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Published: Tuesday, September 27, 2011, 7:16 p.m.

After years of waiting, ANA flies its first 787 to Japan

  • The first Boeing 787 delivered to a customer takes off on its inaugural flight as an ANA aircraft.

    Michael O'Leary/The Herald

    The first Boeing 787 delivered to a customer takes off on its inaugural flight as an ANA aircraft.

  • The first Boeing 787 delivered to a customer flies away on its inaugural flight as an ANA plane. The pilot dipped the wings as a farewell as he depart...

    Michael O'Leary/The Herald

    The first Boeing 787 delivered to a customer flies away on its inaugural flight as an ANA plane. The pilot dipped the wings as a farewell as he departed Paine Field.

  • The flight crew boards the plane as final preparations for departure are made by the ground crew.

    Michael O'Leary/The Herald

    The flight crew boards the plane as final preparations for departure are made by the ground crew.

  • The ground crew works on final preparations.

    Michael O'Leary/The Herald

    The ground crew works on final preparations.

  • The pilots get the final thumbs up for departure from Ray Tracy, Boeing aviation maintenance technician.

    Michael O'Leary/The Herald

    The pilots get the final thumbs up for departure from Ray Tracy, Boeing aviation maintenance technician.

  • ANA flew the first 787 to be delivered to an airline from Everett to Japan on Tuesday.

    Michael O'Leary / The Herald

    ANA flew the first 787 to be delivered to an airline from Everett to Japan on Tuesday.

  • The ground crew prepares the 787 for an early morning departure from Paine Field.

    Michael O'Leary/The Herald

    The ground crew prepares the 787 for an early morning departure from Paine Field.

  • ANA's 787 taxis from the Future of Flight to the runway to take off from Paine Field on Tuesday.

    Michael O'Leary / The Herald

    ANA's 787 taxis from the Future of Flight to the runway to take off from Paine Field on Tuesday.

The first 787 that will carry paying passengers landed in Japan on Tuesday, completing a 5,037-mile journey from Everett, where thousands of Boeing Co. workers created and built the world's first mostly composite jet.
Having celebrated the 787's delivery at Boeing on Monday, All Nippon Airways flew its first Dreamliner home to Tokyo. The trip took nine hours and 47 minutes, but it ended years of waiting for the Dreamliner's launch customer.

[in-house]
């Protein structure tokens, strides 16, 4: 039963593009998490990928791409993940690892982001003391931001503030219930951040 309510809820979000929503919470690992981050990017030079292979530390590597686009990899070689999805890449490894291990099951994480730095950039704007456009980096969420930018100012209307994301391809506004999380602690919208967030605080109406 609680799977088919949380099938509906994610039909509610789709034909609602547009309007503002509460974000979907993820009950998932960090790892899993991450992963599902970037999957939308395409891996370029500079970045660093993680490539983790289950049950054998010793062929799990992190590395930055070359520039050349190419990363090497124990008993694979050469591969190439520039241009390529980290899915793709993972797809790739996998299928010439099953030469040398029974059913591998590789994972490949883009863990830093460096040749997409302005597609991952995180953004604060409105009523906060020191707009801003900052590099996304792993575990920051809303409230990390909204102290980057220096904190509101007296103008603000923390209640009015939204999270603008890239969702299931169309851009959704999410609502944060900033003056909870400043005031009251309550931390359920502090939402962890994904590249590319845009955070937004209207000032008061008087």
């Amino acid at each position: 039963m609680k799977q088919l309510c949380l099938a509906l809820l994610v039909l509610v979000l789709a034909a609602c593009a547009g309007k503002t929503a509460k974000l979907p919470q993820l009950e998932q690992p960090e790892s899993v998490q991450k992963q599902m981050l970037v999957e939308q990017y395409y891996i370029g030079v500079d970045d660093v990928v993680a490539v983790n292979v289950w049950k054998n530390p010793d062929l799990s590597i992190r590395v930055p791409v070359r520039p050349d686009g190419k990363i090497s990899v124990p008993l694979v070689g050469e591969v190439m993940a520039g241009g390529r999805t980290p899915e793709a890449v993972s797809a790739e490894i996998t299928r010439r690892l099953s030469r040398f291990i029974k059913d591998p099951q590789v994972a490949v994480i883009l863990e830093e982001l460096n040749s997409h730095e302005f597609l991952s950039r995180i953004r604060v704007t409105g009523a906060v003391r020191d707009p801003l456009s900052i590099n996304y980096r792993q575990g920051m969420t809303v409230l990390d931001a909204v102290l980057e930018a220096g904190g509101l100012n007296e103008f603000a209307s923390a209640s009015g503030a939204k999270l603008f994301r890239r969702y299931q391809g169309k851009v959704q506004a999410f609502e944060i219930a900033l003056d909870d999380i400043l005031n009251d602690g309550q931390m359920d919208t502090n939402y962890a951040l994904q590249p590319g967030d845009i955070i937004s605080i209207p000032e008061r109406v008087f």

Boeing suffered several setbacks with its fuel-efficient 787, including supplier and production problems. ANA's chief executive Shinichiro Ito told Boeing employees on Monday that his 30,000 airline employees worked and suffered with them over these last three years of delays. The two companies have forged a stronger relationship as a result.
"It's not often that we have the chance to make history, do something big and bold that will change the world in untold ways and endure long after we are gone," Boeing's Jim Albaugh, president of commercial airplanes, said on Monday. "That's what the 787 Dreamliner is and what ANA and Boeing have done together -- build what truly is the first new airplane of the 21st century."
The 787 departed from Paine Field at 7:16 a.m., Pacific time, on Tuesday, about 40 minutes behind schedule. ANA's Dreamliner landed at 5:03 p.m., according to FlightAware. Local time in Tokyo was 9:03 a.m., Wednesday.
ANA streamed the landing through its website. More than 5,400 people watched the landing online.
To allow 787 fans a chance to fly on the jet, the carrier will fly charter flights on Oct. 26 and 27, from Tokyo to Hong Kong. ANA will take passengers up on flights that depart and land at Tokyo on Oct. 28 and 29.
The Dreamliner will enter regular service on Nov. 1, flying from Tokyo to Okayama, Japan.
This is the first of 55 Dreamliner aircraft that ANA has on order with Boeing. Satoru Fujiki, senior vice president for ANA, told journalists on Sunday that Boeing has stepped up the pace of 787 deliveries to the carrier to make up for the delay. By March 2012, Boeing will have delivered 12 787s to ANA.
"Our delivery pace is quite accelerated," Fujiki said.
Boeing has orders for 821 of its Dreamliner aircraft. The company's shares rose 77 cents on Tuesday to close at $62.78.






Story tags » Boeing787

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